While in the pasture the other evening, I was wandering around the big blackberry thicket while friends picked berries. It is time to mow and I was knee deep in grass and weeds seeking out bugs, birds, and flowers to photograph.
I looked up and watched this family that I have known for almost ten years. They are wonderful friends and were my next door neighbors in Victorville California. When I moved to Texas, they were very interested in getting out of the upper desert during a time the housing market skyrocketed. They sold and moved to the Dallas Metroplex.
Looking at all the weeds in my pasture, I thought of the unhealthy friendships I have had over the course of my life. Those relationships were much like these wild annuals: pernicious, persistent, competitive, and hamper human activity.
Weeds in our lives can be unhealthy relationships. And while I write this, one of my readers will read this and roll up their eyes, nod their head, and move on to the next blog. I say this because it is I who is maintaining this weed garden. During the past few years, I have realized that when I thought this person was there to share in a good friendship and support me, that instead they were only in it to meet their own needs.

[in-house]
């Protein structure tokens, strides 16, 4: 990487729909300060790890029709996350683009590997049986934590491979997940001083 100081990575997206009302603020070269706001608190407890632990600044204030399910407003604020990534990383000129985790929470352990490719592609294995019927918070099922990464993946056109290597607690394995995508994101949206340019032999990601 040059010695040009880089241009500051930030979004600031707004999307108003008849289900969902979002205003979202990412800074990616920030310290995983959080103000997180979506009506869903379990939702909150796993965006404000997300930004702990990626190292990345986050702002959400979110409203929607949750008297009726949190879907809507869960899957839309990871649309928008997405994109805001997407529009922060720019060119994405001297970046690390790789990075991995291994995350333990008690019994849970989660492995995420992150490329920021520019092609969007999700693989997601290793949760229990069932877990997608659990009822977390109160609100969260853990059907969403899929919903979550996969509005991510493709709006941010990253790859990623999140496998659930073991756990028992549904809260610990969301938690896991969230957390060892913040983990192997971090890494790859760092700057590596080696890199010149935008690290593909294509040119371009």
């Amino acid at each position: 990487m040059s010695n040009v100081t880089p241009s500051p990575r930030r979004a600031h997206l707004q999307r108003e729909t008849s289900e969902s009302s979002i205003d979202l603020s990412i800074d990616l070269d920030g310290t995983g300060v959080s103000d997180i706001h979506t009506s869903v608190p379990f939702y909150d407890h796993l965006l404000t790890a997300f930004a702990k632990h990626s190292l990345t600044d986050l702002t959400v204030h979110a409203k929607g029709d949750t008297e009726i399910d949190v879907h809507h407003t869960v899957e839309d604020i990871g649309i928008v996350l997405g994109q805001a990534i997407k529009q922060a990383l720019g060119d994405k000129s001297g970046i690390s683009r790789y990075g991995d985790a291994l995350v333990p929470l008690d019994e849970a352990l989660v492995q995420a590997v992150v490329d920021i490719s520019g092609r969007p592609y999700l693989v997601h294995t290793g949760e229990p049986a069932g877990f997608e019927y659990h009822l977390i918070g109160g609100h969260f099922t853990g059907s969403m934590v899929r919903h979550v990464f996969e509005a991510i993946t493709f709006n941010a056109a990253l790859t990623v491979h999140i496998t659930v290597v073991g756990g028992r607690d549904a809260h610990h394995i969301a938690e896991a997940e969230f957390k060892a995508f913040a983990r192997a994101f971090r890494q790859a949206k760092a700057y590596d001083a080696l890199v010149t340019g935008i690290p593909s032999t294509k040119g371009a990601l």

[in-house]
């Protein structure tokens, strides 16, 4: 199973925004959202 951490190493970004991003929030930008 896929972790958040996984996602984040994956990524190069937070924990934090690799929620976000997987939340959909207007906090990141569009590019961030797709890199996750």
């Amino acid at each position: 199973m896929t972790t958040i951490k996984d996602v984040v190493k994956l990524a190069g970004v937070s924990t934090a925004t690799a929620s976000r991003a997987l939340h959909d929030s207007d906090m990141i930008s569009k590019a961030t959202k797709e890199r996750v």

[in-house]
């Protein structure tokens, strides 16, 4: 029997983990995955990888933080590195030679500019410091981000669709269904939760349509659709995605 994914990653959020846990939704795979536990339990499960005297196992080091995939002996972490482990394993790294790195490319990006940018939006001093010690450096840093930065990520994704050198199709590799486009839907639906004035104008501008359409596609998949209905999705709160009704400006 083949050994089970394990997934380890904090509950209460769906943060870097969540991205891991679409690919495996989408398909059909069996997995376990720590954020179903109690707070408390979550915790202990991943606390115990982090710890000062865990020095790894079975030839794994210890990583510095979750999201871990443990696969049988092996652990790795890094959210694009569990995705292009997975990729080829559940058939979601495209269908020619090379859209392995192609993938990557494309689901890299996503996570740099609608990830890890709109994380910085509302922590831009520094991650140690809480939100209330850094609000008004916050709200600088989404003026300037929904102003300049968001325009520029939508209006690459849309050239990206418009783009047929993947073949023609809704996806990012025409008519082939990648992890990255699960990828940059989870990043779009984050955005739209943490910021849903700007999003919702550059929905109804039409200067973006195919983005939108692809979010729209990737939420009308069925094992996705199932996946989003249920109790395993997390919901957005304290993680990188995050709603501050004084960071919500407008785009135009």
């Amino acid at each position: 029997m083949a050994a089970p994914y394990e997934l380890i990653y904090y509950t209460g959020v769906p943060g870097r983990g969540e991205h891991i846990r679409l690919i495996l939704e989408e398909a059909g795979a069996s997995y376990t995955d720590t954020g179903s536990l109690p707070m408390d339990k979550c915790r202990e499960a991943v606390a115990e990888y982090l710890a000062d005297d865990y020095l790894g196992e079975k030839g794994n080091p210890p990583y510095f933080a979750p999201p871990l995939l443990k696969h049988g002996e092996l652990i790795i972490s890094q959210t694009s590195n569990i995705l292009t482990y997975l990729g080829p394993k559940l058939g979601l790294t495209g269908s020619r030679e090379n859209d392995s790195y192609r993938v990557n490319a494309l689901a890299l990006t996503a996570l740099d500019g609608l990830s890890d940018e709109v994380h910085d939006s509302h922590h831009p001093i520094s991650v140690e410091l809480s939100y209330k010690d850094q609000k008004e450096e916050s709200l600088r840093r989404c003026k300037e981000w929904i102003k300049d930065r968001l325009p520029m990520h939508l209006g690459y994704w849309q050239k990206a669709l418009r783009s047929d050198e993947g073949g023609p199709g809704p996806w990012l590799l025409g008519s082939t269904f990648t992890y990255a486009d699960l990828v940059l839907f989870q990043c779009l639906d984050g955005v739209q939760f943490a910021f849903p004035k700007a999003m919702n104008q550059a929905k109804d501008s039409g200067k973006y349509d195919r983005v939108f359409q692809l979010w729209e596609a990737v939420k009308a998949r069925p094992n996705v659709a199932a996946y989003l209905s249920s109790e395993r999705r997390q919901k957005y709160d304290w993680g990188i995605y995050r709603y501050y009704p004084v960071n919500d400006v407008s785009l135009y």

I spend each evening in my own vegetable and flower gardens around my home weeding. Weeds destroy the healthy plants. The same applies for the people we associate with.
Although I can take a photograph of a weed and present it as a work of art, it is far more difficult to change the quality of those relationships that do not flourish and grow in my own life.
The photo above was taken by me yesterday with the Nikon D50 with the macro setting of the 300 lens.